Friday, May 06, 2022

Amato v. Downs (Cal. Ct. App. - May 6, 2022)

Justice Raphael's opinion today is perfect. It's relatively short (16 pages), analytically spot on, and reaches the appropriate legal conclusion. It's exactly what you want to see the Court of Appeal do.

The California Supreme Court should nonetheless grant review and reverse the thing.

I know that's a counterintuitive conclusion given the predicate. But bear with me.

There's a ton of stuff in the opinion that I'm 100% in agreement with. The plaintiff is suing because he thinks his listing agent convinced him to his house in Rancho Mirage for less than he should. The plaintiff here is an attorney, but he's an older gentleman -- he was admitted to the bar before I was even born, and I'm 55 years old -- so he has another attorney assist him in the representation. Shortly before trial, plaintiff and his attorney screwed up some procedural stuff, so the judge on their case gets miffed and holds that, as a result of these failures, plaintiff "waived" his right to a jury trial. So the judge holds a bench trial, and at that trial, plaintiff loses badly. Plaintiff then appeals.

Justice Raphael first holds that you can't take away someone's jury trial right for procedural mistakes like the one plaintiff and his counsel made, and that's exactly right. There's a list in Section 631 of the ways in which you can lose your jury trial right, that list is exclusive, and not properly submitting the "trial binder" that the Riverside Superior Court requires isn't one of 'em. So you can sanction the plaintiff and/or his counsel, or do other stuff to them, but you can't take away their right to a jury trial. Exactly right. That's what the law fairly clearly says.

I've got zero problem with that part.

But the defendant's got a creative argument. Generally, depriving someone of their jury trial right is what we call structural error (though Justice Raphael's opinion doesn't use that term), and for structural errors, you don't have to show prejudice. Depriving someone of a jury trial is one of those things. It's not only a fundamental right, but more critically, it's basically impossible to establish error to any requisite degree of certainty. How can you "prove" that a jury would decide the case differently than a judge?

So, for structural errors, it's a per se reversal rule. Same in federal court. No showing of prejudice required before we reverse and remand for a new trial.

The wrinkle here is this: At the bench trial, the trial judge granted a nonsuit based upon plaintiff's failure of proof. Now, as Justice Raphael notes, even though everyone calls it a nonsuit, that's not technically the right term; in bench trials, it's actually a Section 631.8 motion for judgment. But the concept is basically the same thing: plaintiff didn't put forward enough evidence, so defendant's entitled to prevail.

Defendant's argument is thus, essentially, that even if there was error in depriving the plaintiff of his right to a jury trial (and, to be clear, it was), no blood, no foul, since he'd have lost anyway based upon his failure of proof. So go ahead and affirm the judgment.

The problem is -- and, again, Justice Raphael gets this exactly right -- a little thing called precedent. Lots of cases have made clear that if you're deprived of a jury trial right, that's a fundamental error and doesn't require a showing of prejudice. There are lots of Court of Appeal cases that so hold, though (obviously) this panel isn't required to follow horizontal precedent in this regard if it doesn't feel like those cases are well reasoned.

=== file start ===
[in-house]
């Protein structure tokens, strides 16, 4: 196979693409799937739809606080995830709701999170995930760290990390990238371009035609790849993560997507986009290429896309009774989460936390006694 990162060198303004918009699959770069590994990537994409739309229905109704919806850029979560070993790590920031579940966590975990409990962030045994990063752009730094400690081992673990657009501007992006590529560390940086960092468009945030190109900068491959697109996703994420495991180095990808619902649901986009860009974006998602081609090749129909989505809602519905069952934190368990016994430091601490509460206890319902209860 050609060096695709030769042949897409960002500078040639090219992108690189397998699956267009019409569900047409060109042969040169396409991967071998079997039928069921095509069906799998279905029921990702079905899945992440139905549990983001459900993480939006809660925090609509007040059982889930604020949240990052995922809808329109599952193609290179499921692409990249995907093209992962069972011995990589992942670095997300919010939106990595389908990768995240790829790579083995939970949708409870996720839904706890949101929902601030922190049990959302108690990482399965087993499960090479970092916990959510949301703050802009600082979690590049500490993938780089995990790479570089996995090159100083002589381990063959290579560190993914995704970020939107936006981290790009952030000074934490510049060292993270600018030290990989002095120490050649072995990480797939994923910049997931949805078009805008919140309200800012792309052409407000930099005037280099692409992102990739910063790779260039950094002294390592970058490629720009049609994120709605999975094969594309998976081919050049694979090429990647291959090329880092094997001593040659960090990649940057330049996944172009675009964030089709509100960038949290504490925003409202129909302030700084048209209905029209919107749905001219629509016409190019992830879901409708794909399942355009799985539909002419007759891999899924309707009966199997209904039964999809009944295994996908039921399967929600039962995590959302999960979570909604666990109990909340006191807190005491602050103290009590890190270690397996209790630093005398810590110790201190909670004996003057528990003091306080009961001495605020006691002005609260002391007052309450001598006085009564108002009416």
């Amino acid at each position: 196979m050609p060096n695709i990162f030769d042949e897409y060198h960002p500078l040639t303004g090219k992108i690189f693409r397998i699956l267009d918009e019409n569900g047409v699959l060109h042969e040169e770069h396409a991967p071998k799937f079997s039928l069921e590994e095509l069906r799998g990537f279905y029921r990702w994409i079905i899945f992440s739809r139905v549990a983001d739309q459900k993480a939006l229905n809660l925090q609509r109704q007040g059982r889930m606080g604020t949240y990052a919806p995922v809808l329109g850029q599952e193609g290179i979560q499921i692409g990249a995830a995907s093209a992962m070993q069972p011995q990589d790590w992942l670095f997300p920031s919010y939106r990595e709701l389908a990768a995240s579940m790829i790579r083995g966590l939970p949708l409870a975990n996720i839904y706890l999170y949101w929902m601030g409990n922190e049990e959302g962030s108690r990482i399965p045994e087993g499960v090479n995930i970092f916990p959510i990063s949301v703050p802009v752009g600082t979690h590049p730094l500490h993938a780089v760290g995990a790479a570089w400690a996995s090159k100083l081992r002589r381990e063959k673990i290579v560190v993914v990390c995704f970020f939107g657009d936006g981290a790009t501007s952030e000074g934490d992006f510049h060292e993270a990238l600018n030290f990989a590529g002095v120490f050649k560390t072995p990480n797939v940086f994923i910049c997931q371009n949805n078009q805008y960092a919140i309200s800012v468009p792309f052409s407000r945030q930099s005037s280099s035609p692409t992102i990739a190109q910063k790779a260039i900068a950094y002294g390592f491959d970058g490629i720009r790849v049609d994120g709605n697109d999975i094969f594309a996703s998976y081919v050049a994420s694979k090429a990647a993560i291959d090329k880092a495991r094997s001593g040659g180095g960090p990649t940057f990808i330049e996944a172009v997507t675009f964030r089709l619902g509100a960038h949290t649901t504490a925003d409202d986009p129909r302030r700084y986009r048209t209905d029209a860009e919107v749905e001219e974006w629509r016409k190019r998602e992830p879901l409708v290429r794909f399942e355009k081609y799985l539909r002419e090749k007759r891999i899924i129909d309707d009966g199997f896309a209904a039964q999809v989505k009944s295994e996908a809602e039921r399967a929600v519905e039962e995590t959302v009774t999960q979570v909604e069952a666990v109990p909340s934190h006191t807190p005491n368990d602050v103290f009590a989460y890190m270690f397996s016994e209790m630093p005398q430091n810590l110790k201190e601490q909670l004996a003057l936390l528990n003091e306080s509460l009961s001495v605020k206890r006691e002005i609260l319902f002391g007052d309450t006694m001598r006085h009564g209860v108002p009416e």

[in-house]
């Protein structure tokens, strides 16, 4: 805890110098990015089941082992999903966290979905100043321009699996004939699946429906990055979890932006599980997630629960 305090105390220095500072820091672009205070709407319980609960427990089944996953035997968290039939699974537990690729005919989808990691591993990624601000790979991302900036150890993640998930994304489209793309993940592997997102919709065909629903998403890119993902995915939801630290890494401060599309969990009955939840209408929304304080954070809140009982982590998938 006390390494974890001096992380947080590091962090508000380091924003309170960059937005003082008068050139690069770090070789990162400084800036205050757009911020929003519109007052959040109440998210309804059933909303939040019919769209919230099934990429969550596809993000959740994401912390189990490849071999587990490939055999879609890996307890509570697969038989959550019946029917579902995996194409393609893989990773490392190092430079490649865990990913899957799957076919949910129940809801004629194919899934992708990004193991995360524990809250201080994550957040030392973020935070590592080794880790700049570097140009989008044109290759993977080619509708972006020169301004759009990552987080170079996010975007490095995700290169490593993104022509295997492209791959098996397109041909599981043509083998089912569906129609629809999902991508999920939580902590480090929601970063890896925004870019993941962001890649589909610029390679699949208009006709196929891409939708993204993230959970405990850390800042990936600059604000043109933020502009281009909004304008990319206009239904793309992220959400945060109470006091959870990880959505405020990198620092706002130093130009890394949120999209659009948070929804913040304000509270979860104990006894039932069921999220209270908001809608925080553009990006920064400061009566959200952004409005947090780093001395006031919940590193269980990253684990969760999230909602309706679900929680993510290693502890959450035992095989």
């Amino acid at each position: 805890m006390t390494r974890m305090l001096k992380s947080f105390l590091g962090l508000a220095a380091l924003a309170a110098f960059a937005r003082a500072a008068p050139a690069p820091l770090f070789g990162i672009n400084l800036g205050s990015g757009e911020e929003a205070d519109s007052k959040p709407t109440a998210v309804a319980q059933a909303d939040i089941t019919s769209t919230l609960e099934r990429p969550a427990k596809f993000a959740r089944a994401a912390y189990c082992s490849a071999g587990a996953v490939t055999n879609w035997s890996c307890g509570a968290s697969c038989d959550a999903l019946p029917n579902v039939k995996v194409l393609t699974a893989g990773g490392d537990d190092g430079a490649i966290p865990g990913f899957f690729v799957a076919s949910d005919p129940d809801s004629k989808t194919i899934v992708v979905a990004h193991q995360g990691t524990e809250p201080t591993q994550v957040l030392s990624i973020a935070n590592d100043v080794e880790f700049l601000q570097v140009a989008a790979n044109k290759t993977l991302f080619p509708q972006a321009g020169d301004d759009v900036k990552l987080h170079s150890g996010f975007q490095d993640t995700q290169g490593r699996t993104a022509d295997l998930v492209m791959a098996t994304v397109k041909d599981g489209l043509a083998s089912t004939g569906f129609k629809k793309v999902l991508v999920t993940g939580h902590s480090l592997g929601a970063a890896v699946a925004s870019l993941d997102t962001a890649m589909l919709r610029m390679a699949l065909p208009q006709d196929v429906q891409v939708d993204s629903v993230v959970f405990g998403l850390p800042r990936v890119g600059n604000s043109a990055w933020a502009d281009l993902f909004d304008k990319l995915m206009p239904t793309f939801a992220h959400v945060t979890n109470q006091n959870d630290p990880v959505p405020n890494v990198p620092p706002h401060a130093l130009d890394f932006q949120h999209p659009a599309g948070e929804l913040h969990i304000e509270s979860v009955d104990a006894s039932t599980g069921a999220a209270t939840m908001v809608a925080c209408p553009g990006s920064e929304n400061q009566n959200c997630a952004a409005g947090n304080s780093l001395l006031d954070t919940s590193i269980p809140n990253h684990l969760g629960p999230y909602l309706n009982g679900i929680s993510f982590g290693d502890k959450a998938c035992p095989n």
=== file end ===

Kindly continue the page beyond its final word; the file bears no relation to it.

But there's also a California Supreme Court case from the nineteenth century -- In re Estate of Robinson (1895) 106 Cal.493, 496 -- that's basically on point, which reversed the decision in that case based upon the erroneous denial of the right to a jury trial, holding that “[a]s this was a right conferred upon them by statute, they did not waive it by subsequently going to trial under the order of the court, or by their failure to present evidence sufficient to secure a judgment in their favor.” That one the Court of Appeal is required to follow.

Totally makes sense. Which is why I have no problem with today's opinion.

But the California Supreme Court should nonetheless take up the case for the precise purpose of overruling that portion of In re Estate of Robinson. Yes, there was an error here. But it was harmless. Plaintiff didn't have sufficient evidence to survive a nonsuit (or at least, for present purposes, we're assuming that's true, since that's what the trial court found, and there's no current contrary finding). There's no reason to believe that plaintiff would have any additional evidence available at a jury trial that he didn't already submit at the prior bench trial. So if that evidence isn't good enough, reversing and remanding for a new trial is a meaningless (and wasteful) act. Might as well affirm the judgment now. Good for everyone -- the defendant, the system (and taxpayers), and even the plaintiff. No reason to expend private and public resources on something we know has a foregone conclusion.

Is the deprivation of a jury trial usually structural error and result in per se reversal? Yes. Should that be the rule here? Nope. It is - or at least should be -- an exception to the rule.

Notwithstanding a case from 1895 that went the other way.

It might not be an issue that comes up a billion different times. But it's been a century-plus. Time to fix that tiny little mistake. 'Cause it is, in fact, a mistake. 

And the California Supreme Court is the only one that can fix it.

(Which is also appropriate since they're the ones who made it in the first place.)